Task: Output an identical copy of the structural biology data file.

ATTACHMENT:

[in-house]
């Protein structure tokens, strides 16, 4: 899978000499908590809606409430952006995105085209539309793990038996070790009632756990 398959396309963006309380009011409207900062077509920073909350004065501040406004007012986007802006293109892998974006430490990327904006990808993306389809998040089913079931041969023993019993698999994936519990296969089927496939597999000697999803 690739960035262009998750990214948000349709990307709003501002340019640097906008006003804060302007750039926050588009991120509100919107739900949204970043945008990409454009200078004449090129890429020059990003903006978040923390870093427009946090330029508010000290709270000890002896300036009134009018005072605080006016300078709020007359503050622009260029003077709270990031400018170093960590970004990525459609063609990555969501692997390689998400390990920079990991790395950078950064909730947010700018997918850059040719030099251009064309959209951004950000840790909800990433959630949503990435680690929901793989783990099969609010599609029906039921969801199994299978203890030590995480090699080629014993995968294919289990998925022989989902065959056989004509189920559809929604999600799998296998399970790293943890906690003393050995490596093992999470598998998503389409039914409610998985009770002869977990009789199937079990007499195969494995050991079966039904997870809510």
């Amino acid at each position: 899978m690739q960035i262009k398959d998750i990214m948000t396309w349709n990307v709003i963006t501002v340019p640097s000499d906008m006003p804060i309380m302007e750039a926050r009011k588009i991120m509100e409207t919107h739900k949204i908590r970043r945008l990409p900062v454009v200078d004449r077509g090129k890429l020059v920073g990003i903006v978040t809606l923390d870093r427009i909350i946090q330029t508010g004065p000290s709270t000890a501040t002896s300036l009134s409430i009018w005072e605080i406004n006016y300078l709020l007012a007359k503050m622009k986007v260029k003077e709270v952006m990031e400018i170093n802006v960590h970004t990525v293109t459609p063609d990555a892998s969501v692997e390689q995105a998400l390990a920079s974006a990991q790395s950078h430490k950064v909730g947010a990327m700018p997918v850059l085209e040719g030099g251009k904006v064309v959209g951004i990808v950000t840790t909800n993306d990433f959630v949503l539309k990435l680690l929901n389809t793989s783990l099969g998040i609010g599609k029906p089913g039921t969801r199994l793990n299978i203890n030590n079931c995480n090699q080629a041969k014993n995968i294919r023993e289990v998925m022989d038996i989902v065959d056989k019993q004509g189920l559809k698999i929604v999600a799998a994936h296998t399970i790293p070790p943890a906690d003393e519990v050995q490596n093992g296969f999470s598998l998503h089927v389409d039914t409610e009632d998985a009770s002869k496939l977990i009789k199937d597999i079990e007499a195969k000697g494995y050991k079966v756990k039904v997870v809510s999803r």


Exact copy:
[in-house]
């Protein structure tokens, strides 16, 4: 899978000499908590809606409430952006995105085209539309793990038996070790009632756990 398959396309963006309380009011409207900062077509920073909350004065501040406004007012986007802006293109892998974006430490990327904006990808993306389809998040089913079931041969023993019993698999994936519990296969089927496939597999000697999803 690739960035262009998750990214948000349709990307709003501002340019640097906008006003804060302007750039926050588009991120509100919107739900949204970043945008990409454009200078004449090129890429020059990003903006978040923390870093427009946090330029508010000290709270000890002896300036009134009018005072605080006016300078709020007359503050622009260029003077709270990031400018170093960590970004990525459609063609990555969501692997390689998400390990920079990991790395950078950064909730947010700018997918850059040719030099251009064309959209951004950000840790909800990433959630949503990435680690929901793989783990099969609010599609029906039921969801199994299978203890030590995480090699080629014993995968294919289990998925022989989902065959056989004509189920559809929604999600799998296998399970790293943890906690003393050995490596093992999470598998998503389409039914409610998985009770002869977990009789199937079990007499195969494995050991079966039904997870809510």
């Amino acid at each position: 899978m690739q960035i262009k398959d998750i990214m948000t396309w349709n990307v709003i963006t501002v340019p640097s000499d906008m006003p804060i309380m302007e750039a926050r009011k588009i991120m509100e409207t919107h739900k949204i908590r970043r945008l990409p900062v454009v200078d004449r077509g090129k890429l020059v920073g990003i903006v978040t809606l923390d870093r427009i909350i946090q330029t508010g004065p000290s709270t000890a501040t002896s300036l009134s409430i009018w005072e605080i406004n006016y300078l709020l007012a007359k503050m622009k986007v260029k003077e709270v952006m990031e400018i170093n802006v960590h970004t990525v293109t459609p063609d990555a892998s969501v692997e390689q995105a998400l390990a920079s974006a990991q790395s950078h430490k950064v909730g947010a990327m700018p997918v850059l085209e040719g030099g251009k904006v064309v959209g951004i990808v950000t840790t909800n993306d990433f959630v949503l539309k990435l680690l929901n389809t793989s783990l099969g998040i609010g599609k029906p089913g039921t969801r199994l793990n299978i203890n030590n079931c995480n090699q080629a041969k014993n995968i294919r023993e289990v998925m022989d038996i989902v065959d056989k019993q004509g189920l559809k698999i929604v999600a799998a994936h296998t399970i790293p070790p943890a906690d003393e519990v050995q490596n093992g296969f999470s598998l998503h089927v389409d039914t409610e009632d998985a009770s002869k496939l977990i009789k199937d597999i079990e007499a195969k000697g494995y050991k079966v756990k039904v997870v809510s999803r």